Crude prices completed a week of daily gains amidst steady determined buying. Brent gained 49 cents to settle at $ 48.91 / bbl. while WTI gained 46 cents to settle at $ 46.54 / bbl.
The rise in prices, along with bullish DOE data, is being ascribed to reports from the IEA suggesting an increase in demand. The increase in Chinese imports was also a factor of much cheer to the bulls.
We are of the opinion that these factors would act more to put a bottom in place for oil prices rather than spurring growth to new highs.
On the supply side, as oil prices rise, shale producers get the opportunity to hedge even further out making their operations even more sustainable. We are yet to see the impact of US production rise to the anticipated level of close to 10 mbpd. Baker Hughes also reported an addition of 2 oil rigs in the US, bringing the rig count up to 765 which would suggest that even 10 mbpd is not really the cap. Among non US suppliers, we are seeing compliance with the production quotas slipping a bit with no indication to suggest that they will be adhered to in future.
On the demand side, the demand growth in the US has been mild for gasoline, if at all. And we are still in driving season. What is likely to happen once this demand tapers off is anybody’s guess. While distillate demand has been strong over the past few months, distillate stocks are at their highest for this time of the year. Unless we get something like an extremely severe winter, we are unlikely to see a depletion in these stocks.
Technically, the daily chart suggests that we may be in a Wave (c) of IV if we take the fall from $56.65 to $ 46.64 as wave I. The subsequent fall from $ 54.67 to $ 44.35 would be the Wave III (barely, but just about qualifies as Wave III). This would suggest that another strong fall is in the offing from some level in the near future. For the immediate though, oscillators are still showing bullish leanings. Having said so, we are approaching the 50 DMA as a resistance point.
The weekly charts show a an interesting rising channel within a falling channel with the boundaries of neither channel being tested seriously currently. The MACD appears to be rising fast towards a cross over and a strong week should see this happen.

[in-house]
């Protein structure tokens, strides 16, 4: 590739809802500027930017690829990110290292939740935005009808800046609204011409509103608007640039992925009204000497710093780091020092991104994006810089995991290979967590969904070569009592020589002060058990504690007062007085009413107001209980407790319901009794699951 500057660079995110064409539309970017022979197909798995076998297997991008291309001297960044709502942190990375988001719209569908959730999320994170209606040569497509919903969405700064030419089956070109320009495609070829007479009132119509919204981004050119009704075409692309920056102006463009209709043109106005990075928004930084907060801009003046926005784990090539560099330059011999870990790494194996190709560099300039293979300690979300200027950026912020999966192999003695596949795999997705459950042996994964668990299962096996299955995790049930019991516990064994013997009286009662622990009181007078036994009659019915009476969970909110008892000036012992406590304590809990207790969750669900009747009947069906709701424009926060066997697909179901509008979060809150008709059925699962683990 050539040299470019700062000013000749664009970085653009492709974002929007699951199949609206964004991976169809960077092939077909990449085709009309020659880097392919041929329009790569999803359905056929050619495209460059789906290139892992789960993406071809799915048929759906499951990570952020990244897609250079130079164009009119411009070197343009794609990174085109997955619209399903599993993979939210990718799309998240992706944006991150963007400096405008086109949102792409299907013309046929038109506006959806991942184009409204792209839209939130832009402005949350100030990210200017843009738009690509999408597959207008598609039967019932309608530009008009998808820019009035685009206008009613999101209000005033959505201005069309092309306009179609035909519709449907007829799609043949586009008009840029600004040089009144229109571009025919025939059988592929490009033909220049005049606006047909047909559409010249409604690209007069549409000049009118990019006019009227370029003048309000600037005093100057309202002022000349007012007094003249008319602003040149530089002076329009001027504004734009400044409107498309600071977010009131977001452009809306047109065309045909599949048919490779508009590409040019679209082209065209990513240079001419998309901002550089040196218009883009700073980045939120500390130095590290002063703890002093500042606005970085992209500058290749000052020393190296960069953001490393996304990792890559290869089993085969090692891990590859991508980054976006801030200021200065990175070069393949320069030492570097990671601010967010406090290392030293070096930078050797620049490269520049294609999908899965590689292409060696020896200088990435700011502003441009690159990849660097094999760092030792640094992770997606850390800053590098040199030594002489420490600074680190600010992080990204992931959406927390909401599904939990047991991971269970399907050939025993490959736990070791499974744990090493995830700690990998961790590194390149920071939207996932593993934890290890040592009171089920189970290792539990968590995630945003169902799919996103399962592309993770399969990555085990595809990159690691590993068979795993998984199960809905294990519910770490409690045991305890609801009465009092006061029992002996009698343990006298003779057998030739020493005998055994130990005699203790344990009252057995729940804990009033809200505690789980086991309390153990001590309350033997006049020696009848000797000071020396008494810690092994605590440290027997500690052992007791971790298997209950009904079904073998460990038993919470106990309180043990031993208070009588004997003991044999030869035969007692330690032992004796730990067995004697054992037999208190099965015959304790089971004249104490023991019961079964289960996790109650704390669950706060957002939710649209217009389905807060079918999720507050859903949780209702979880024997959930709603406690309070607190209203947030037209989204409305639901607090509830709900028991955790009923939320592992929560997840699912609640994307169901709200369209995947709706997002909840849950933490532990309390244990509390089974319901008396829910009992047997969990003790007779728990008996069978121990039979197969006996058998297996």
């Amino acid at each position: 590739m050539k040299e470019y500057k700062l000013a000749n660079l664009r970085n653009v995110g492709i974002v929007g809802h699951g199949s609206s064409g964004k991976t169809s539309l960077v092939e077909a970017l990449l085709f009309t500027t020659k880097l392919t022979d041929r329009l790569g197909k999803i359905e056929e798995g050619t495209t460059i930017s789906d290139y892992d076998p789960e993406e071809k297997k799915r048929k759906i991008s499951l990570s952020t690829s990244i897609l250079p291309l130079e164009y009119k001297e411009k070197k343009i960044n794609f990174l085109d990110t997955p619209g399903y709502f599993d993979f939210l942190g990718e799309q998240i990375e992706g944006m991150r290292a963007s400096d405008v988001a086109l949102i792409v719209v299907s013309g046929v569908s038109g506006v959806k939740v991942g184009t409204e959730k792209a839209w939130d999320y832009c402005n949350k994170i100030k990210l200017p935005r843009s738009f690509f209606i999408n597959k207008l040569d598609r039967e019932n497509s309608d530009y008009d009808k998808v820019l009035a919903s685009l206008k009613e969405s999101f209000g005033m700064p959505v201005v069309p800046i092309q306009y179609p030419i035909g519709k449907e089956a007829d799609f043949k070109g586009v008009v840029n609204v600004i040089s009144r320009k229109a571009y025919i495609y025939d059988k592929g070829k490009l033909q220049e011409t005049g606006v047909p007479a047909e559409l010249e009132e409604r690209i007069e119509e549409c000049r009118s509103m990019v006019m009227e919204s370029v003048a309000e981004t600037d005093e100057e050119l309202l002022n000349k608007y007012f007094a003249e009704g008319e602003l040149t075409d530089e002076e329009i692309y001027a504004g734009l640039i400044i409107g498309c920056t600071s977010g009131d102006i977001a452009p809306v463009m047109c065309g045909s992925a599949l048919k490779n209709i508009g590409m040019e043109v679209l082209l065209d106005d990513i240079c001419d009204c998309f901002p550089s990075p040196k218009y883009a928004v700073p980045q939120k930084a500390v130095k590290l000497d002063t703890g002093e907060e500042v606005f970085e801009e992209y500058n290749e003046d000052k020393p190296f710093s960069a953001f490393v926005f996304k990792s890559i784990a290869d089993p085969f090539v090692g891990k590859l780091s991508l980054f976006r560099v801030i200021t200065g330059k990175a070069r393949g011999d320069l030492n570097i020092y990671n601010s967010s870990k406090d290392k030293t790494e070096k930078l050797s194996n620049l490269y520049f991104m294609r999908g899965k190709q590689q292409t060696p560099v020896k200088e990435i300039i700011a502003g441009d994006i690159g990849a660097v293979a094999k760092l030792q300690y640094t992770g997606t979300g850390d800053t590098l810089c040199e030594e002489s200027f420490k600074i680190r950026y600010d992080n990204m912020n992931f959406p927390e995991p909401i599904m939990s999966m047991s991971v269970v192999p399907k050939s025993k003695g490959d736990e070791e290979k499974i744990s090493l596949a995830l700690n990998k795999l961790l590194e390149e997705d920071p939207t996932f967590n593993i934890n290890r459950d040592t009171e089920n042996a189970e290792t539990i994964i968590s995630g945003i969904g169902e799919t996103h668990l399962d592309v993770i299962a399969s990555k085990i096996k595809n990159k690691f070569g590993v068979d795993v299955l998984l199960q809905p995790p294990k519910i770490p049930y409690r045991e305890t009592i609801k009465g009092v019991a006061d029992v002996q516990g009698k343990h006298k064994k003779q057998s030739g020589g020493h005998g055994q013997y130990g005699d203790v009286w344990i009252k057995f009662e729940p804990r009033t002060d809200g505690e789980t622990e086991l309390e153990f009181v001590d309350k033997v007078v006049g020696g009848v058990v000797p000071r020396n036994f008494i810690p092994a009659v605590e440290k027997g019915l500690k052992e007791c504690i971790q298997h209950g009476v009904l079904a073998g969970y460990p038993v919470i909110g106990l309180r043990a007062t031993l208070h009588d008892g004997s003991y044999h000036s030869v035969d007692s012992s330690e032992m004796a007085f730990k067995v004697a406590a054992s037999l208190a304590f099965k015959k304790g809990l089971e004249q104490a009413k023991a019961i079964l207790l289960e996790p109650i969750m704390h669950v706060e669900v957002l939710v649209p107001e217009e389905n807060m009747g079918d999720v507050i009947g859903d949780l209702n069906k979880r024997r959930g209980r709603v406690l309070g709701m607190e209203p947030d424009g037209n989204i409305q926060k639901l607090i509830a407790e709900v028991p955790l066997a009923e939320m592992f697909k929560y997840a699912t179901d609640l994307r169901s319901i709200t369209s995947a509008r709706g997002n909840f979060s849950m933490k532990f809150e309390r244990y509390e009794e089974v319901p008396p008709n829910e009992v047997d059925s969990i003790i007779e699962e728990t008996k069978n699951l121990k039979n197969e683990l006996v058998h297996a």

Supports currently lie at $ 46.51, the most recent low, $ 44.35 the low from a month ago and then arguably at the $ 41.50 level.
Resistances are at the 50 DMA level of $ 49.1 /bbl which is whereabouts we are at currently, then the psychological $ 50.00 /bbl and then $ 51.00/bbl levels.
Naphtha market continues to be under pressure as buyers take advantage of the supply glut by procuring cargoes at lower prices. South Korea’s LG Chem was heard to have bought naphtha for second-half August delivery at discounts of around $3.25 /MT to Japan quotes on a cost-and-freight (C&F) basis, better than the discount of $3.00 /MT it paid only a few days ago for a cargo for the same delivery period. There was also news of Taiwan’s Formosa Petrochemical Corp having bought 60,000 tonnes of naphtha for second-half August at a discount of about $5.00 /MT to to its pricing formula, the lowest price paid by Formosa since December 2016.
Both the July crack at -$0.80 /bbl and the August crack at -$0.60 /bbl are unchanged from Friday.
Asia’s Gasoline crack have managed to strengthen slightly even as stock levels rose in the Singapore hub but fell in Europe and the United States.
The July crack has improved to $ 11.00 /bbl while August has risen to $ 10.45 /bbl.
Distillate cracks have also managed to strengthen notwithstanding the inventory builds in both Amsterdam-Rotterdam-Antwerp (ARA) and Singapore. Jet fuel stocks in ARA are up 14 % from the previous week to a six-week high of 0.73 million tonnes while ARA gasoil inventories are up 1 % from the previous week to a two-week high of 2.92 million tonnes. Interestingly, when compared with the same time last year, ARA jet fuel stocks are 12 percent higher in contrast to gasoil inventories which were 13 percent lower.
The July gasoil crack is higher at $ 13.05 /bbl and August is up at $ 12.35 /bbl.
The July regrade is valued at -$1.05 /bbl for July. August is unchanged at -$0.50 / bbl.
Fuel oil cracks have fallen marginally as Singapore onshore fuel oil inventories rose 2 percent, or 67,000 tonnes, to a total of 3.27 million tonnes in the week to July 12 despite a 28 percent drop in net imports. In contrast however, Fuel oil stocks in the ARA hub fell 14 percent to a three-week low of 825,000 tonnes in the week to July 13. ARA fuel oil inventories are now down 12 percent from the same time last year.
The 180 cst July crack is marginally lower at -$0.40 / bbl while the August crack is at -$0.70 /bbl.
The July visco spread is unchanged at $0.90 /bbl.
About this blog
This blog post attempts to give a top level summary of the Singapore market goings on to a person who seeks to obtain a directional sense of the market on a daily basis.